Sat behind the wheel of a Bentley Continental GTC Series 51, there was only one thing going through our minds: "this is living". Sure, the standard Continental is luxurious enough, but this thing, with its enhanced personalisation options, delivers a level of opulence usually reserved for people with 'Your Highness' or 'MC' in their name.
The Series 51 is named after the year Bentley's first official styling department was established in Crewe by John Blatchley -- the man responsible for shaping the original 1950s Bentley Continentals. They've done him justice, too. The car features a beautiful, colour-customisable three-tone leather interior with dark or bright aluminium flourishes strategically positioned around the cabin, as well as a limited-edition veneer made of amboyna -- a luxurious hardwood that grows exclusively in Southeast Asia. If big pimpin' is your game, the Series 51 should be your aim.
The car's cabin tech is unsurprisingly immoderate. The most unusual addition by far was an engine off button located, of all places, on the passenger side of the centre console. Given the fact engine start duties are primarily handled by a key, located on the steering column, we're assuming this extra button is for drivers who want to give their trophy spouses the pleasure of firing up the hugely powerful engine. Either that, or it's for passengers who want to maintain a sense of control over errant chauffeurs.
Should the secondary power button not suffice, one could clobber their insubordinate coachman with the built-in wireless cellular telephone, tucked away -- alongside a SIM card slot -- in the centre arm rests. You can also use it to make calls, of course, or field them more publicly over the car's high-end NAIM audio system via Bluetooth.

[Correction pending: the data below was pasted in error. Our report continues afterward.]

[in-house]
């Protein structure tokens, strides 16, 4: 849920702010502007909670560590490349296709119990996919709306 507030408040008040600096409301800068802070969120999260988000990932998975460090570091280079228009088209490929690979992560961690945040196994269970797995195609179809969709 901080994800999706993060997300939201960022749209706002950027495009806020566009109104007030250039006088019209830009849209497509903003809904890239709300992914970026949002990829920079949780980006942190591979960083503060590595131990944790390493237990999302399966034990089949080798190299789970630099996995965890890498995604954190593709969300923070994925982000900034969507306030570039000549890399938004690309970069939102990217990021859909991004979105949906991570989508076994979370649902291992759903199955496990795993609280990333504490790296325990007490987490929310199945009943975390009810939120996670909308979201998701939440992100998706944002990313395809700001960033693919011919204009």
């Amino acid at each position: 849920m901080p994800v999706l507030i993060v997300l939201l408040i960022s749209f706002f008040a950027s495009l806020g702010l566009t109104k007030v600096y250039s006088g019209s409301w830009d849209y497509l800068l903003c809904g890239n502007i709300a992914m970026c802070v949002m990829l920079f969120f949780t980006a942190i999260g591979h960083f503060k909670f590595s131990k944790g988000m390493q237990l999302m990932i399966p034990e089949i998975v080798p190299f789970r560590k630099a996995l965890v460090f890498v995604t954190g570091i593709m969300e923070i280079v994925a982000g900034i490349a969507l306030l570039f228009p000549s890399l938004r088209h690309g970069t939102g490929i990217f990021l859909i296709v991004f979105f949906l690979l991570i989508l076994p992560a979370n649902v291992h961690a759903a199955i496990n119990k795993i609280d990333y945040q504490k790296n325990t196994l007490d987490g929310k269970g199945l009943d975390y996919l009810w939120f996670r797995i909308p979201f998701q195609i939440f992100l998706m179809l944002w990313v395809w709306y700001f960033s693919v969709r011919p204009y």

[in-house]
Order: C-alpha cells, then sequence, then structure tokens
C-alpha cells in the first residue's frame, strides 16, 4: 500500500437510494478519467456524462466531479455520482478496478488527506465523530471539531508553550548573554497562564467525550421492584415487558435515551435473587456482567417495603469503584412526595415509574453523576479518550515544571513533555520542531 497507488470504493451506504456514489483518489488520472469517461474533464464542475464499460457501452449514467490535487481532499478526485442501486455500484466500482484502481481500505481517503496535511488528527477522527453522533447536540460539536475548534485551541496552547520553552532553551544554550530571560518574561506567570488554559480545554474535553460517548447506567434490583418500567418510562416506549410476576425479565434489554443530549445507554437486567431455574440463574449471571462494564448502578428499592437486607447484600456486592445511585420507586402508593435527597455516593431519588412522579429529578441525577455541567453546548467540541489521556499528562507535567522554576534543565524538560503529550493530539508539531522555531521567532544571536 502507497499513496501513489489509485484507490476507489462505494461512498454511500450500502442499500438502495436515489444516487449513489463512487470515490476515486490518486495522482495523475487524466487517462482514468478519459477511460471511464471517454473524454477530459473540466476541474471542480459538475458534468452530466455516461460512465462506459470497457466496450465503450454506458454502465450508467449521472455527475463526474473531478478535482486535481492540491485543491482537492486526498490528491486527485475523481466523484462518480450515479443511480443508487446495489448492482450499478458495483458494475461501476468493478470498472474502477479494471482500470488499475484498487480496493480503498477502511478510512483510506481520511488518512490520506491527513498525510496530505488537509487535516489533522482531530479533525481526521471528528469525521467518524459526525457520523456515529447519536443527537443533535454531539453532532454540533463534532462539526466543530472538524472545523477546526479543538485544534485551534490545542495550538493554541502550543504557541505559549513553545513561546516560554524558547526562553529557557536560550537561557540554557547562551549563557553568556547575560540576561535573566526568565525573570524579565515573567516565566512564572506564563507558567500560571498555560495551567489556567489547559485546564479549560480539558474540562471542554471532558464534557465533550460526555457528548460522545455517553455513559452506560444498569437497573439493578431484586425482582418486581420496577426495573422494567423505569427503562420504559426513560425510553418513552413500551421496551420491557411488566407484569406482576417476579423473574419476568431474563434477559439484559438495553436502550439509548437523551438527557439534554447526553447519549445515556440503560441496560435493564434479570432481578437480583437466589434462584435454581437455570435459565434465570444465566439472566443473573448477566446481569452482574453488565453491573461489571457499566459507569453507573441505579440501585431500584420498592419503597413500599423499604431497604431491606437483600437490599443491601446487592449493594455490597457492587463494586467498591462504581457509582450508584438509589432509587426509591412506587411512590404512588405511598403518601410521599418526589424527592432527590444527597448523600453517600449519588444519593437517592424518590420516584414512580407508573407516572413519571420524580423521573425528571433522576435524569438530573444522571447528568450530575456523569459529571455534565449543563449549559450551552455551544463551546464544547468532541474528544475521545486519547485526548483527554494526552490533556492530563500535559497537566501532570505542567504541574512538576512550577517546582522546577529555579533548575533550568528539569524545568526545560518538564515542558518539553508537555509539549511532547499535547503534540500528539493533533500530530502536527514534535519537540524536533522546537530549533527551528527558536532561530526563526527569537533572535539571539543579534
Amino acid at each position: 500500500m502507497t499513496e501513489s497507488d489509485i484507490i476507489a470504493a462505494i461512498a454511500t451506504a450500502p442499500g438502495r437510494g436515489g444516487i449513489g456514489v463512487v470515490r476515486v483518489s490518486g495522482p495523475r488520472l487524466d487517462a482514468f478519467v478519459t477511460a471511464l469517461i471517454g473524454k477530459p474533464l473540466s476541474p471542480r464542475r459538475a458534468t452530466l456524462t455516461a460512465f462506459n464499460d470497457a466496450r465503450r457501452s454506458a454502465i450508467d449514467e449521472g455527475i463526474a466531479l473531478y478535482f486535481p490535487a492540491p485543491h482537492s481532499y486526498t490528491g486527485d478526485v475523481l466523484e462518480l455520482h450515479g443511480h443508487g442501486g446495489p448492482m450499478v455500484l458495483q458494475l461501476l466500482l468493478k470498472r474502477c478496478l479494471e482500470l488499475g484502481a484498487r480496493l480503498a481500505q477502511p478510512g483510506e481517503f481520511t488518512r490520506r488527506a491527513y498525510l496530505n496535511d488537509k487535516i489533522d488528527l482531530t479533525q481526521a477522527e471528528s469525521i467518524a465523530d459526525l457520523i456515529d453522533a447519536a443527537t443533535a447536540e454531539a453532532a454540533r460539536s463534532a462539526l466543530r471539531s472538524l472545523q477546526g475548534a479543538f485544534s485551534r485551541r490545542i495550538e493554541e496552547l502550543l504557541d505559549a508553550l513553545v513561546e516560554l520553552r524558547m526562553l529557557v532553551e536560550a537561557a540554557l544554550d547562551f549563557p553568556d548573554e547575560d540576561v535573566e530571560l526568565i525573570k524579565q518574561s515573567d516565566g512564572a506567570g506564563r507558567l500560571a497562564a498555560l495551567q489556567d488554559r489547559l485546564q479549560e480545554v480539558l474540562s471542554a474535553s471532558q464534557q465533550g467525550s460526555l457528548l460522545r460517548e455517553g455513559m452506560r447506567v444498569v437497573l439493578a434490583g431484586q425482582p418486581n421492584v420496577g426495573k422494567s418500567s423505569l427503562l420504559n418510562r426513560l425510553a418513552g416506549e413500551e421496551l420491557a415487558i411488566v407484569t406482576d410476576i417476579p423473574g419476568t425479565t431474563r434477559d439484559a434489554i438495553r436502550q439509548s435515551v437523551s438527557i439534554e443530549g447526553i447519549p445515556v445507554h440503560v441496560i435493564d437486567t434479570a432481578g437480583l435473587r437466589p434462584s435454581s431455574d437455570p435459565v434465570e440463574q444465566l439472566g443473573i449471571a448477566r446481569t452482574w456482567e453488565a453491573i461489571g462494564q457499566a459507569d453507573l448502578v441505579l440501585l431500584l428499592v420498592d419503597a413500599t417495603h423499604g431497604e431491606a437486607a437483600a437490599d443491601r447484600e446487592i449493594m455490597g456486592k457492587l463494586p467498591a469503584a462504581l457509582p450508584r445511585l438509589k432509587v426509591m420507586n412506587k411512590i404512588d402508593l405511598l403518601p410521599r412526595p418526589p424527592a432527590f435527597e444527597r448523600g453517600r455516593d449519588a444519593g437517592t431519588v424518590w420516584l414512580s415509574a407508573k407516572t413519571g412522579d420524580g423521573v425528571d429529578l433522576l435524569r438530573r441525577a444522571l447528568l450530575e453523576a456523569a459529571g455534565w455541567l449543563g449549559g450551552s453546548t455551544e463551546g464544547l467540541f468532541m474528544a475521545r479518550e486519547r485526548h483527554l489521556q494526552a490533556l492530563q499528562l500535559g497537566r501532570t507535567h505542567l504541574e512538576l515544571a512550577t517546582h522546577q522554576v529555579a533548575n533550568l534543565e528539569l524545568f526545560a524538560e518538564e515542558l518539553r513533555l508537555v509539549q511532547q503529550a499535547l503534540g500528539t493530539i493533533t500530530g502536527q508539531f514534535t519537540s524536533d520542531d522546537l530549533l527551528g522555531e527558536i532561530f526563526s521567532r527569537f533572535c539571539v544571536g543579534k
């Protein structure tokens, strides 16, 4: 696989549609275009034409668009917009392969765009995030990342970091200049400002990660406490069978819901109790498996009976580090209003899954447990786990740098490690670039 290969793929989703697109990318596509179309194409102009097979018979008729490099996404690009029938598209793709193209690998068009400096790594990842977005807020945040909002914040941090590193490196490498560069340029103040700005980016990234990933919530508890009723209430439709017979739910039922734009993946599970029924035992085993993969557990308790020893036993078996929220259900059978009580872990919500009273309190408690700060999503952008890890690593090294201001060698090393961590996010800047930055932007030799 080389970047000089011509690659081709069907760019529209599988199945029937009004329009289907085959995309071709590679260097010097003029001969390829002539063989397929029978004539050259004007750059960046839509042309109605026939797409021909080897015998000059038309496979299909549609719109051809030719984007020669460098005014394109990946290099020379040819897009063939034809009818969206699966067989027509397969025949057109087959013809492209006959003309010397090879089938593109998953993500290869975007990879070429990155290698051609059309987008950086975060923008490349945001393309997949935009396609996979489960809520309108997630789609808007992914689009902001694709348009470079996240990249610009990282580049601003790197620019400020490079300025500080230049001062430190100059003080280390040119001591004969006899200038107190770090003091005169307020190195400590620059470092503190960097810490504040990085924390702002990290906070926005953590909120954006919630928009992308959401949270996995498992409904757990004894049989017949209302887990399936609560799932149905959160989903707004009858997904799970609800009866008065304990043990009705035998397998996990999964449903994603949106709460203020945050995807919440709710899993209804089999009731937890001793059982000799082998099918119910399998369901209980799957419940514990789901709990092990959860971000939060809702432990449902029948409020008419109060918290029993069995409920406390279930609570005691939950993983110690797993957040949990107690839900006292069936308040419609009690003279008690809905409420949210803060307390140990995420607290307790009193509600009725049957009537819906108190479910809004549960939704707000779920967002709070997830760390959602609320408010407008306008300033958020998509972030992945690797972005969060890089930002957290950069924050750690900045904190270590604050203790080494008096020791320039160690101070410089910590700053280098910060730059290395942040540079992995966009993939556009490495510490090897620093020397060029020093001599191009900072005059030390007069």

Front and centre is a mahoosive 7-inch touchscreen, which can be controlled either via touch, or via eight context-sensitive buttons down either flank. The display, finished in matte to reduce glare from the sun, lets you keep an eye on the vehicle's myriad systems, monitor tyre pressures and temperatures, view the DVD-based satellite navigation system, take control of your iPod, or watch television via a hybrid TV tuner that picks up both digital and analogue TV broadcasts.
Bentley doesn't seem to have bothered installing a hard drive for media playback or sat-nav map storage, which is a shame. Instead, the Continental GTC Series 51 has an AV receiver, which resembles a component DVD player -- crammed in the glove box. We can't say we cared much for it -- it left very little room for truffles.
On the road, there's only one word to describe the Continental GTC Series 51, and that's 'epic'. Cruise at low speed and it'll waft along in silence, effortlessly soaking up imperfections in the road, ferrying occupants with a sumptuous luxury usually reserved for first-class air passengers. Put the hammer down and very little changes except the numbers on the speedo. Even with the top down and the digital display reading well into triple figures, the only clue you're travelling quickly is the increasing number of sports cars disappearing from view in your rear-view mirror.
Bentley has yet to announce the price for the Continental GTC Series 51, but whatever it ends up being, we're willing to pay it. Sure, we may have to sell a couple of organs and possibly one or two of our older relatives to do so, but with this level of luxury and driving satisfaction, it'd probably be worth it.